Dangers of using allopathic appetite suppressants

Introduction

Medical professionals consider obesity as a chronic illness requiring life-long treatment. Obesity has affected millions of Americans of all ages and even billions of people world-wide. This is the reason why weight reduction methods are widely discussed and tried. Most of the people find it difficult to do work-out or to exercise for hours in order to burn their fats and calories. When it comes to diet, even abstaining from food is something very hard to accomplish. This leads them to use weight loss medications and supplements. Different kinds of medications have different mechanisms for causing weight loss and one such mechanism is called appetite suppression.

How does appetite suppression technique help?

Appetite suppression is achieved by means of medications or supplements that reduce the person’s appetite therefore making him eat less and resulting in a weight loss. Products that help in appetite suppression are called as appetite suppressants.

What kinds of appetite suppressants are available?

Appetite suppressants can be broadly classified into the following categories:

• Allopathic medications
• Herbal supplements
• Other natural supplements

 

Appetite suppression by Allopathic medications

There are numerous allopathic medications available worldwide that aim to reduce the food consumption of a person by reducing his appetite. Given below is a list of some of the appetite suppression drugs:
• Benfluorex
• Butenolide
• Cathine
• Diethylpropion
• FG-7142
• Phenmetrazine
• Phentermine
• Amphetamine
• Phenethylamine

 

Are allopathic medications safe?

People who take allopathic medications for weight loss believing them to be free of side effects are merely in delusion. Unlike, natural supplements, allopathic medications are very harmful and often result in severe side-effects in individuals using them. Furthermore, harms of allopathic medications are not confined to being moderate or mild rather they are often life-threatening.

 

What are the common side-effects of allopathic medications?

We should not forget that almost all the allopathic medications for appetite suppression are controlled substances i.e. doctors are required to exercise great amount of caution and follow guidelines before prescribing them. This fact alone is sufficient to indicate dangers of allopathic medications.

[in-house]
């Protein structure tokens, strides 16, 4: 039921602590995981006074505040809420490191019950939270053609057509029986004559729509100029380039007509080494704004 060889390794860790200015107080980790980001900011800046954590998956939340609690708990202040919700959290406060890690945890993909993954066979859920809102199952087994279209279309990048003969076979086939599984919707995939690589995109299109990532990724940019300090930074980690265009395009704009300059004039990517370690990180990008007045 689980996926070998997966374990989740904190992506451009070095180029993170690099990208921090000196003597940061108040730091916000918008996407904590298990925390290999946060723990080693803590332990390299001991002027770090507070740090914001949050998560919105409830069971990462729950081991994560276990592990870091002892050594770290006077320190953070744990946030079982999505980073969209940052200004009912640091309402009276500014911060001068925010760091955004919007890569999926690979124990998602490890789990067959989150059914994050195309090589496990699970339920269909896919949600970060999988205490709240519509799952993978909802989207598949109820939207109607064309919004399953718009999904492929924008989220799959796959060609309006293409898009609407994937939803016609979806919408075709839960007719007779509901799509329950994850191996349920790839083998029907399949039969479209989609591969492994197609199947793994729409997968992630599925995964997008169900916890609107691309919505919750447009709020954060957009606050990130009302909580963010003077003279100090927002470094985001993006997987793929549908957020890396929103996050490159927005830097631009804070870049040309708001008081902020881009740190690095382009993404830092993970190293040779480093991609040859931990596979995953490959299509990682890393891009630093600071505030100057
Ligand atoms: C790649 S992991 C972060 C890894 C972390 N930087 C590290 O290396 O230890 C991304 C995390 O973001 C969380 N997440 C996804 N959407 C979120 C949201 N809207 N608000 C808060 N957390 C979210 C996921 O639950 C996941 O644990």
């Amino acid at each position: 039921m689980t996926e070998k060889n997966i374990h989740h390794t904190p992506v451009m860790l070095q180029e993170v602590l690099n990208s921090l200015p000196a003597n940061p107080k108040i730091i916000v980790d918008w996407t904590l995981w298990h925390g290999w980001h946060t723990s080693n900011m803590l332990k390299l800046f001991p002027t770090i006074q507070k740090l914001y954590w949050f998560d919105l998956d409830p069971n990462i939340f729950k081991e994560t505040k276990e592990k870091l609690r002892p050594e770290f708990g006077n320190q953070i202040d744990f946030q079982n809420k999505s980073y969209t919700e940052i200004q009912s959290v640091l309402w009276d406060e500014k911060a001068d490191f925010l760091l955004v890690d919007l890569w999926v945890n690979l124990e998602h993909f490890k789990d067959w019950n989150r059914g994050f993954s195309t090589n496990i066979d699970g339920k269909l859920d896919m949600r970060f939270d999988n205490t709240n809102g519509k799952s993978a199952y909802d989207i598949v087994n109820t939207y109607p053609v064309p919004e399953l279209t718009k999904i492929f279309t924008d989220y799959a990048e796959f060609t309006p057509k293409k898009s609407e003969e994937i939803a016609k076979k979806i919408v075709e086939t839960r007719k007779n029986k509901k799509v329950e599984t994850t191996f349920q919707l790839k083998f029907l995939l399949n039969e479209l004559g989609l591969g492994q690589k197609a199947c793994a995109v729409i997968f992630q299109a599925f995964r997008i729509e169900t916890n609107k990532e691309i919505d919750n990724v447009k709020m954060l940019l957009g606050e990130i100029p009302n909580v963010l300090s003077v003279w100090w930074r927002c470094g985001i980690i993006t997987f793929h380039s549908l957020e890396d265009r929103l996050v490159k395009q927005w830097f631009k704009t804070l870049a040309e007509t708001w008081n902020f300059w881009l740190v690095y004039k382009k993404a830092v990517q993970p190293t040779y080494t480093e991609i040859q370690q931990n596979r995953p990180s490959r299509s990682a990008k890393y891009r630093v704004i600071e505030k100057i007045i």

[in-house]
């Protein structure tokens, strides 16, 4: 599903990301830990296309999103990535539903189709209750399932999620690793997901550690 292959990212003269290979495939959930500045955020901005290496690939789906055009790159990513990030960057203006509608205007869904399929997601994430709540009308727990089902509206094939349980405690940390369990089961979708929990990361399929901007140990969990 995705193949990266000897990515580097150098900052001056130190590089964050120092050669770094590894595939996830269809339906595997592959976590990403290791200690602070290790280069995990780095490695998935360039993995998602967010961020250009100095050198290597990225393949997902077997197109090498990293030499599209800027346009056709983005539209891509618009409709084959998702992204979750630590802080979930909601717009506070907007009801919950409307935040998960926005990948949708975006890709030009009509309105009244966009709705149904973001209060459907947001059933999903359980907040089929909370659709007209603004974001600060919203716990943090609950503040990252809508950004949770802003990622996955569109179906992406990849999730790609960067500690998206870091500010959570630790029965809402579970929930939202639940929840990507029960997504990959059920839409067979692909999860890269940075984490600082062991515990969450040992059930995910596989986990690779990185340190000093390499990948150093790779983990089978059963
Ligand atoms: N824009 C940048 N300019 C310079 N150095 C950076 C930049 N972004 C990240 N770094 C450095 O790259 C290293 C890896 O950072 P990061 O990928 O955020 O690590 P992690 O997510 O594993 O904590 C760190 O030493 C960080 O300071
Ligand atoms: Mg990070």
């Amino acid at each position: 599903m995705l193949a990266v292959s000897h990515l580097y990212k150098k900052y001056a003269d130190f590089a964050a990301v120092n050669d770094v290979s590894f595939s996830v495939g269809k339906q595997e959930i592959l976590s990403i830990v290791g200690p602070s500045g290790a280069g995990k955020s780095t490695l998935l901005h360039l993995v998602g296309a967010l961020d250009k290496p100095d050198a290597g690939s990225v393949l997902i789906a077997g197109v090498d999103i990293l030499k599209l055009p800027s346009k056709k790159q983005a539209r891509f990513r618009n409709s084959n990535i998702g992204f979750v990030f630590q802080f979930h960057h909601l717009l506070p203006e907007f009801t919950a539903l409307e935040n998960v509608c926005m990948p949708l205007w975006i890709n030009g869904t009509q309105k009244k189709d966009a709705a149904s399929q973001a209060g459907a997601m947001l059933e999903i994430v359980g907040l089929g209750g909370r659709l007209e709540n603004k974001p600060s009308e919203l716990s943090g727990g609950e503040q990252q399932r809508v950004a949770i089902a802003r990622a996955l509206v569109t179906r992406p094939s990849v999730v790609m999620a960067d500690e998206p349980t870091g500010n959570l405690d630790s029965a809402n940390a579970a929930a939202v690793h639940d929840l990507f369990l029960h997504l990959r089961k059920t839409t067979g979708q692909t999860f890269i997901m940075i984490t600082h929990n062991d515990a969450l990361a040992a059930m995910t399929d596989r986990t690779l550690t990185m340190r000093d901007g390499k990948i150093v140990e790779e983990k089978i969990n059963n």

Medications such as phentermine and dietylpropion affect catecholamine levels and cause symptoms of sleeplessness and nervousness. Other medications such as fenfluramine and dexfenfluramine work by affecting serotonine. Experiments on animals revealed that these appetite suppressants can damage the central nervous system. Although, these findings have not been reported in humans but some people have reported depression and memory loss after using appetite suppressants.
There are even over-the-counter appetite suppression medications that have harmful effects on health. One such over-the-counter medication is phenylpropanalomine which increases the blood pressure and heart rate.
Other possible side-effects include:
• Blurred vision
• Sleeplessness
• Irritability
• Stomach upset
• Constipation
• Dizziness
• Breathing problem
• Chest pain
• Nervousness
• Mood changes

 

What are the life-threatening side-effects?

There were many allopathic appetite suppression medications that were in use over the past decades but then later they were banned because of having adverse life-threatening side effects.
One such medication is Dexfenfluramine (Redux) which was withdrawn from the market after being shown to be associated with fatal lung disease called pulmonary hypertension. Similarly, fenfluramine (Pondimin) was also voluntarily removed from the market after being found to have been associated with same pulmonary hypertension. Pulmonary hypertension is of great concern because almost 45 percent of people with this disease die within four years of diagnosis.
It is only because of these high levels of risk that appetite suppression medications are not recommended for long-term use. Sibutramine is an exception which was approved within the last few years for longer use but still even it is not recommended for patients with high blood pressure, heart problems and history of stroke.

 

Conclusion

In a nutshell, it is not an ideal practice to use allopathic medications for weight loss. Right from mild-to-moderate side effects to life-threatening effects, allopathic appetite suppressants are least effective and very harmful means of causing weight loss. With some medications, you might notice a considerable amount of weight reduction but on the expense of your health and even life (in some cases). Apart from side effects, over dose is yet another problem which if occurred can take your life. Alternatively, and in fact preferably, you can always reduce your appetite and food consumption by using natural methods and herbs such as Dandelion and green tea. Fortunately, there are some good over the counter or prescription-free herbal appetite suppressants available online that are not only safe but are highly effective as well. Besides, try to eat food with less calories and you will reduce your weight without any harm and danger.

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Author:

About Tim Ferguson

Tim Ferguson is a dedicated weight loss enthusiast, blogger and medical expert from Tampa, Florida who strongly believes in using the best appetite suppressant to achieve the optimal weight loss. An expert in the science of appetite suppressant supplements, his posts feature some of his own personal recommendations. - View my

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